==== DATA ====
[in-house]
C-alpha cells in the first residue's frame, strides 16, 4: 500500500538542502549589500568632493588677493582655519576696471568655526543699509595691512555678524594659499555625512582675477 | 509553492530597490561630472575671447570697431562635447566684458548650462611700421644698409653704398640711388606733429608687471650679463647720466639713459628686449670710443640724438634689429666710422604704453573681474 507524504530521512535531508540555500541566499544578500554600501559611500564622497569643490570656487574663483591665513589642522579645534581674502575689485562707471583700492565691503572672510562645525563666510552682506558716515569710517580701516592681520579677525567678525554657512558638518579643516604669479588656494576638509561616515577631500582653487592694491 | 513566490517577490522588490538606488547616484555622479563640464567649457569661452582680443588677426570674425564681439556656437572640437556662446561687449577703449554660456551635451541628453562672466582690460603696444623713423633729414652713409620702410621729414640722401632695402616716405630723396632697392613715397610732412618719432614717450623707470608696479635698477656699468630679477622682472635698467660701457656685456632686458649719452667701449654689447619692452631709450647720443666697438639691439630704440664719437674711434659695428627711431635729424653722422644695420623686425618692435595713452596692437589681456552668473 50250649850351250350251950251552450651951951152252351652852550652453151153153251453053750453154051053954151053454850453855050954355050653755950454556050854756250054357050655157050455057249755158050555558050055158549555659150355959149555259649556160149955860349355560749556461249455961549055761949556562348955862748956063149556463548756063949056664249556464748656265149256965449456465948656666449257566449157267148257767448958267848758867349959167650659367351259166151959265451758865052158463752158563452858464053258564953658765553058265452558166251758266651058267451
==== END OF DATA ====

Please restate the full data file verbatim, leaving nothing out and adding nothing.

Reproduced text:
[in-house]
C-alpha cells in the first residue's frame, strides 16, 4: 500500500538542502549589500568632493588677493582655519576696471568655526543699509595691512555678524594659499555625512582675477 | 509553492530597490561630472575671447570697431562635447566684458548650462611700421644698409653704398640711388606733429608687471650679463647720466639713459628686449670710443640724438634689429666710422604704453573681474 507524504530521512535531508540555500541566499544578500554600501559611500564622497569643490570656487574663483591665513589642522579645534581674502575689485562707471583700492565691503572672510562645525563666510552682506558716515569710517580701516592681520579677525567678525554657512558638518579643516604669479588656494576638509561616515577631500582653487592694491 | 513566490517577490522588490538606488547616484555622479563640464567649457569661452582680443588677426570674425564681439556656437572640437556662446561687449577703449554660456551635451541628453562672466582690460603696444623713423633729414652713409620702410621729414640722401632695402616716405630723396632697392613715397610732412618719432614717450623707470608696479635698477656699468630679477622682472635698467660701457656685456632686458649719452667701449654689447619692452631709450647720443666697438639691439630704440664719437674711434659695428627711431635729424653722422644695420623686425618692435595713452596692437589681456552668473 50250649850351250350251950251552450651951951152252351652852550652453151153153251453053750453154051053954151053454850453855050954355050653755950454556050854756250054357050655157050455057249755158050555558050055158549555659150355959149555259649556160149955860349355560749556461249455961549055761949556562348955862748956063149556463548756063949056664249556464748656265149256965449456465948656666449257566449157267148257767448958267848758867349959167650659367351259166151959265451758865052158463752158563452858464053258564953658765553058265452558166251758266651058267451